Once certified payroll reports are completed and filed, the records must be retained for the required period. For federal jobs, certified payroll reports must be kept for at least three years after the project completion date, while state projects may have varying retention timeframes.

Challenges of Davis-Bacon Compliance

Accurate Classification and Record-keeping

The Davis-Bacon Act requires contractors to accurately classify workers, determine appropriate wage rates, and comply with changing regulations. Non-compliance can result in severe consequences, including fines, contract termination, and debarment from future government contracts. Contractors must maintain detailed payroll records, which can be challenging on larger projects with substantial workforces.

Complex Payroll Scenarios

Contractors may have employees working simultaneously on Davis-Bacon and non-government jobs, making payroll tracking essential. Davis-Bacon projects can involve union and non-union workers with unique compensation structures. Contractors must meet specific requirements for both types of workers. Prevailing wage rates are subject to regular updates, often annually, so keeping up with these changes is crucial for ensuring correct wages are paid.

Simplifying Payroll Management

Outsourcing Payroll

To simplify prevailing wage compliance, contractors should consider investing in a payroll service, such as eMars, designed to handle Davis-Bacon project requirements. A construction-specific payroll service can automate prevailing wages, manage fringe benefits, and generate necessary certified payroll reports, saving time and ensuring accurate reporting to government agencies.

Mobile Tools

Adopting technology can also simplify certified payroll processes. Implementing mobile time and attendance systems allows contractors to:

  • Enter, edit, and submit timecards using mobile devices
  • Clock in and out electronically for more accurate labor hours
  • Reduce manual data entry errors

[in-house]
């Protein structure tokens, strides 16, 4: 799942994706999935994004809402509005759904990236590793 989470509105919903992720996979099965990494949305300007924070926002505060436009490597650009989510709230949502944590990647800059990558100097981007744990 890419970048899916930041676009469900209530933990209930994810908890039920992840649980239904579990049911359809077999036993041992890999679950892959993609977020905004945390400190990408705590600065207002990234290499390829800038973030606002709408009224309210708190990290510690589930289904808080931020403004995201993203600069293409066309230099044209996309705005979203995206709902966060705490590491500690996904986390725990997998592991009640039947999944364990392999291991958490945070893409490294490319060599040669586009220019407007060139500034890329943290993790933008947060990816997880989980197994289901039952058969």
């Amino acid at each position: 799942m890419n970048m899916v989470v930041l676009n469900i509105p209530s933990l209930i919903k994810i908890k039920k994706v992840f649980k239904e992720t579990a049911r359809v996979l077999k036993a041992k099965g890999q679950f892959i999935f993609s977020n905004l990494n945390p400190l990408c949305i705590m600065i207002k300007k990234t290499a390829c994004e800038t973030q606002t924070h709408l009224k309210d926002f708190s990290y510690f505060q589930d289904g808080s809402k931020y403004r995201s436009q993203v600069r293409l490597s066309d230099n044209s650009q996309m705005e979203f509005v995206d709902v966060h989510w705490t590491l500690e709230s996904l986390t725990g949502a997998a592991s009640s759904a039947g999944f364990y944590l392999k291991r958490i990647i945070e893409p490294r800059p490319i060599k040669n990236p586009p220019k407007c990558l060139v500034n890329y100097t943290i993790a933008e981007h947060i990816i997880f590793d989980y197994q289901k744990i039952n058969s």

• Approve timecards instantly
  • Obtain employee signatures for compliance quickly
  • Access reports immediately at the job site

Training and Education

Even when outsourcing certified payroll, training staff on Davis-Bacon regulations, wage determinations, and reporting requirements is crucial. Keeping staff updated on changes and conducting regular internal audits of payroll records can help prevent errors and ensure compliance.

Prioritizing Accuracy

Accuracy in certified payroll reports is essential for maintaining compliance. Working with legal experts or consultants specializing in construction and Davis-Bacon can provide guidance on interpreting regulations and addressing complex situations. Developing standardized procedures, comprehensive documentation, and open communication with subcontractors, unions, and government agencies can further streamline payroll management.


Navigating Davis-Bacon jobs involves adhering to compliance and regulations, which should not deter contractors from pursuing these opportunities. Partnering with a construction-specific payroll service, such as those offered by eMars, can be transformative for contractors managing the complexities of prevailing wage laws. eMars simplifies certified payroll, streamlines administrative processes, and helps avoid costly errors, enabling contractors to take on more Davis-Bacon jobs confidently.